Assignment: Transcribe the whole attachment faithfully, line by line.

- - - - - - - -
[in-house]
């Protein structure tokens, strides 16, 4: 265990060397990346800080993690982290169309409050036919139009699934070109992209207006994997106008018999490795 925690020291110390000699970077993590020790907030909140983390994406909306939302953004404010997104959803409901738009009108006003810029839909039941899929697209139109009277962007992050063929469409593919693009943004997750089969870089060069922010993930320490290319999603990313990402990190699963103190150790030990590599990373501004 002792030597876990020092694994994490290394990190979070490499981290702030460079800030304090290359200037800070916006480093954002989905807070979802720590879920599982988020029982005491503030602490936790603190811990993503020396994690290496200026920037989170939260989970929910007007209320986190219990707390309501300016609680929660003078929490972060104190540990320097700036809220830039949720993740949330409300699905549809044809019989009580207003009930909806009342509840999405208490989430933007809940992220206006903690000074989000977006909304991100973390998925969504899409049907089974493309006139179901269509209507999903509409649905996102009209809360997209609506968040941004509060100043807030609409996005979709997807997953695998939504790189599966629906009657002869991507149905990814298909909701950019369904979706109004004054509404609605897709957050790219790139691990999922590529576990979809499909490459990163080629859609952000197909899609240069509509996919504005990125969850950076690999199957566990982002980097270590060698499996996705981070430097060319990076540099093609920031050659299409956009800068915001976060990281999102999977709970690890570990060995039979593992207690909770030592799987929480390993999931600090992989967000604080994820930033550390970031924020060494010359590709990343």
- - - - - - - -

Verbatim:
[in-house]
């Protein structure tokens, strides 16, 4: 265990060397990346800080993690982290169309409050036919139009699934070109992209207006994997106008018999490795 925690020291110390000699970077993590020790907030909140983390994406909306939302953004404010997104959803409901738009009108006003810029839909039941899929697209139109009277962007992050063929469409593919693009943004997750089969870089060069922010993930320490290319999603990313990402990190699963103190150790030990590599990373501004 002792030597876990020092694994994490290394990190979070490499981290702030460079800030304090290359200037800070916006480093954002989905807070979802720590879920599982988020029982005491503030602490936790603190811990993503020396994690290496200026920037989170939260989970929910007007209320986190219990707390309501300016609680929660003078929490972060104190540990320097700036809220830039949720993740949330409300699905549809044809019989009580207003009930909806009342509840999405208490989430933007809940992220206006903690000074989000977006909304991100973390998925969504899409049907089974493309006139179901269509209507999903509409649905996102009209809360997209609506968040941004509060100043807030609409996005979709997807997953695998939504790189599966629906009657002869991507149905990814298909909701950019369904979706109004004054509404609605897709957050790219790139691990999922590529576990979809499909490459990163080629859609952000197909899609240069509509996919504005990125969850950076690999199957566990982002980097270590060698499996996705981070430097060319990076540099093609920031050659299409956009800068915001976060990281999102999977709970690890570990060995039979593992207690909770030592799987929480390993999931600090992989967000604080994820930033550390970031924020060494010359590709990343």